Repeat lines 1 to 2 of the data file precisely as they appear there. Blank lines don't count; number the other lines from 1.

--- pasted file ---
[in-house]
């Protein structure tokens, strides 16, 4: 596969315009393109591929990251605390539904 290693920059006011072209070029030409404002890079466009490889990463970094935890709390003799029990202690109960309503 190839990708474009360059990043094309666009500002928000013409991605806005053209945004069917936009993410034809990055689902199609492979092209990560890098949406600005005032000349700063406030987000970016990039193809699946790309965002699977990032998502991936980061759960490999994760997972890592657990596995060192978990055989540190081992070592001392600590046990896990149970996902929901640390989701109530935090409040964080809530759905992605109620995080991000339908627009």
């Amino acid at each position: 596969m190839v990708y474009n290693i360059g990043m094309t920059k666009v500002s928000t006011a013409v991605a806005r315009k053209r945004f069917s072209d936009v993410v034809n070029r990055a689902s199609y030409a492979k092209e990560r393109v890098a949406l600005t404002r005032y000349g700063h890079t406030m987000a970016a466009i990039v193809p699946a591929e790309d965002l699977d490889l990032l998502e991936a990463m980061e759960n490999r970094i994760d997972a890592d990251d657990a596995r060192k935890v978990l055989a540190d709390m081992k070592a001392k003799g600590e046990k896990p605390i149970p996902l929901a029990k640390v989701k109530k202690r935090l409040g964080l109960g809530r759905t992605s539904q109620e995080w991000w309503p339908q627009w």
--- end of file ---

[in-house]
């Protein structure tokens, strides 16, 4: 596969315009393109591929990251605390539904 290693920059006011072209070029030409404002890079466009490889990463970094935890709390003799029990202690109960309503 190839990708474009360059990043094309666009500002928000013409991605806005053209945004069917936009993410034809990055689902199609492979092209990560890098949406600005005032000349700063406030987000970016990039193809699946790309965002699977990032998502991936980061759960490999994760997972890592657990596995060192978990055989540190081992070592001392600590046990896990149970996902929901640390989701109530935090409040964080809530759905992605109620995080991000339908627009």